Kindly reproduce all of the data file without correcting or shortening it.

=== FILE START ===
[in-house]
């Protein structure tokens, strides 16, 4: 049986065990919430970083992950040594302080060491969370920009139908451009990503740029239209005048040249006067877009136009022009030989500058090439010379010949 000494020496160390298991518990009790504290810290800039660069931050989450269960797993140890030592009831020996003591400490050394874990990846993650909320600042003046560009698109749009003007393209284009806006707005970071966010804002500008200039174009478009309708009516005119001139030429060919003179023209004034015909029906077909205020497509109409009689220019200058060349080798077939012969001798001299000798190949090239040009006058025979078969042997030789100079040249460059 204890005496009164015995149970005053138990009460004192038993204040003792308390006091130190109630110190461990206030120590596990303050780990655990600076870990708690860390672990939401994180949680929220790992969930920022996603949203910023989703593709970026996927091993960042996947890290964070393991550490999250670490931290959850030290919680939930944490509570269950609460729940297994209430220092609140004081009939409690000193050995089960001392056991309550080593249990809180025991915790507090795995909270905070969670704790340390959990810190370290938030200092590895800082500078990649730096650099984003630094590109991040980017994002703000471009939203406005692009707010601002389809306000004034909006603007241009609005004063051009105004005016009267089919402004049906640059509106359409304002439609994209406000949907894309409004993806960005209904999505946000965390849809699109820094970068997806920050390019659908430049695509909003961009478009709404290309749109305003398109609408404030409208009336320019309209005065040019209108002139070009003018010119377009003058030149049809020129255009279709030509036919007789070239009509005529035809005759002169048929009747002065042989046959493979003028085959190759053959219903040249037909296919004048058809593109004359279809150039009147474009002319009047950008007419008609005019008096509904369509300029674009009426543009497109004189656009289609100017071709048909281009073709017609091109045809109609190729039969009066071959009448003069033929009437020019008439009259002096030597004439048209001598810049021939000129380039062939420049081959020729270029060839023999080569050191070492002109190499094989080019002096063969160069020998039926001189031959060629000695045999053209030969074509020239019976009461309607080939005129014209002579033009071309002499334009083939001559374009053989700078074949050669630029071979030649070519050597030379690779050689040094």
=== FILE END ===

[in-house]
């Protein structure tokens, strides 16, 4: 049986065990919430970083992950040594302080060491969370920009139908451009990503740029239209005048040249006067877009136009022009030989500058090439010379010949 000494020496160390298991518990009790504290810290800039660069931050989450269960797993140890030592009831020996003591400490050394874990990846993650909320600042003046560009698109749009003007393209284009806006707005970071966010804002500008200039174009478009309708009516005119001139030429060919003179023209004034015909029906077909205020497509109409009689220019200058060349080798077939012969001798001299000798190949090239040009006058025979078969042997030789100079040249460059 204890005496009164015995149970005053138990009460004192038993204040003792308390006091130190109630110190461990206030120590596990303050780990655990600076870990708690860390672990939401994180949680929220790992969930920022996603949203910023989703593709970026996927091993960042996947890290964070393991550490999250670490931290959850030290919680939930944490509570269950609460729940297994209430220092609140004081009939409690000193050995089960001392056991309550080593249990809180025991915790507090795995909270905070969670704790340390959990810190370290938030200092590895800082500078990649730096650099984003630094590109991040980017994002703000471009939203406005692009707010601002389809306000004034909006603007241009609005004063051009105004005016009267089919402004049906640059509106359409304002439609994209406000949907894309409004993806960005209904999505946000965390849809699109820094970068997806920050390019659908430049695509909003961009478009709404290309749109305003398109609408404030409208009336320019309209005065040019209108002139070009003018010119377009003058030149049809020129255009279709030509036919007789070239009509005529035809005759002169048929009747002065042989046959493979003028085959190759053959219903040249037909296919004048058809593109004359279809150039009147474009002319009047950008007419008609005019008096509904369509300029674009009426543009497109004189656009289609100017071709048909281009073709017609091109045809109609190729039969009066071959009448003069033929009437020019008439009259002096030597004439048209001598810049021939000129380039062939420049081959020729270029060839023999080569050191070492002109190499094989080019002096063969160069020998039926001189031959060629000695045999053209030969074509020239019976009461309607080939005129014209002579033009071309002499334009083939001559374009053989700078074949050669630029071979030649070519050597030379690779050689040094």